Home > Patients & Visitors > Health Library > Dehydration: Drinking Enough Fluids (Babies and Young Children)
When your child is not feeling
well, he or she may not want anything to drink. This may happen if your child
has a fever or diarrhea or is vomiting. It is important that your child drink
enough fluids to avoid dehydration.
Not drinking enough fluid can
cause constipation. When the weather gets hot or when your child is getting
more exercise, he or she needs more to drink.
Use the following
table to determine how many
8 fl oz (240 mL) bottles or
cups of fluid your healthy baby or child needs each day.
4.0 to 4.5
950 to 1,000
4.5 to 5.5
1,000 to 1,250
5.0 to 5.5
1,200 to 1,350
5.5 to 6.5
1,350 to 1,500
6.5 to 7.5
1,500 to 1,800
Keep track of how much your child drinks and urinates when
he or she is ill. Remember that children may need to drink more
when they have a fever or diarrhea or are vomiting.
ByHealthwise StaffPrimary Medical ReviewerWilliam H. Blahd, Jr., MD, FACEP - Emergency MedicineSpecialist Medical ReviewerH. Michael O'Connor, MD - Emergency Medicine
Current as ofMay 27, 2016
Current as of:
May 27, 2016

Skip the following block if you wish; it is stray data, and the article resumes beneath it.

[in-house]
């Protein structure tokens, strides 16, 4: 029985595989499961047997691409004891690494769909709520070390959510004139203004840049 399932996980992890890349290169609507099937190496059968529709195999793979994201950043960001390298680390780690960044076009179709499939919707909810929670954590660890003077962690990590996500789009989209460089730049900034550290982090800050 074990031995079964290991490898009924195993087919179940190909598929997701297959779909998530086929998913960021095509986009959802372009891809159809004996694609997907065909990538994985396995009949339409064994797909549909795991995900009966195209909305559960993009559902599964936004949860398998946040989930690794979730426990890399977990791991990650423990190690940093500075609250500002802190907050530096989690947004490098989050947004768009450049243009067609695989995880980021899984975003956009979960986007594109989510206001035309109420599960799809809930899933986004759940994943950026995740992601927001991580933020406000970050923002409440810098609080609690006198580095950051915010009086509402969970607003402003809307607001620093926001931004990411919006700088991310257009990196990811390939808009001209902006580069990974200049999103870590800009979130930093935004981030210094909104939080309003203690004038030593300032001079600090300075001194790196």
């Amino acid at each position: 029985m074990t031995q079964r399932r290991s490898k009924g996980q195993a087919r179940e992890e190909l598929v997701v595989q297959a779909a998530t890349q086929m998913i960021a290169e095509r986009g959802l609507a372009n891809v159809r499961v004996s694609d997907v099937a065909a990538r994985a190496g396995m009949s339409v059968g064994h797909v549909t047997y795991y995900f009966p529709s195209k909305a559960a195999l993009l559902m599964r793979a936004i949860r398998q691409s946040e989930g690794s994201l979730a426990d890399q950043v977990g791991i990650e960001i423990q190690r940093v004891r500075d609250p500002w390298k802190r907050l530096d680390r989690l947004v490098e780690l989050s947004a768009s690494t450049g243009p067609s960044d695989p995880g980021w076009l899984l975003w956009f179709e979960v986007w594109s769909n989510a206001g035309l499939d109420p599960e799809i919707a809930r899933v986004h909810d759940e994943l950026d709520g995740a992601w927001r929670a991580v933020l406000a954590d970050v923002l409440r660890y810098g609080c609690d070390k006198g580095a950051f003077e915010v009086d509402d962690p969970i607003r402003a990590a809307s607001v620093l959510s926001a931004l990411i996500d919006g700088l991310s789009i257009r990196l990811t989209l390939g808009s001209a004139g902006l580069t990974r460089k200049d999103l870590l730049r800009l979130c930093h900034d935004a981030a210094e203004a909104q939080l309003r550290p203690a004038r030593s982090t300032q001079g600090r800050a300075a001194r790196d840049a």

William H. Blahd, Jr., MD, FACEP - Emergency Medicine & H. Michael O'Connor, MD - Emergency Medicine
To learn more about Healthwise, visit Healthwise.org.
© 1995-2016 Healthwise, Incorporated. Healthwise, Healthwise for every health decision, and the Healthwise logo are trademarks of Healthwise, Incorporated.
Our interactive Decision Points guide you through making key health decisions by combining medical information with your personal information.
You'll find Decision Points to help you answer questions about:
Get started learning more about your health!
Our Interactive Tools can help you make smart decisions for a healthier life. You'll find personal calculators and tools for health and fitness, lifestyle checkups and pregnancy.
Feeling under the weather?
Use our interactive symptom checker to evaluate your symptoms and determine appropriate action or treatment.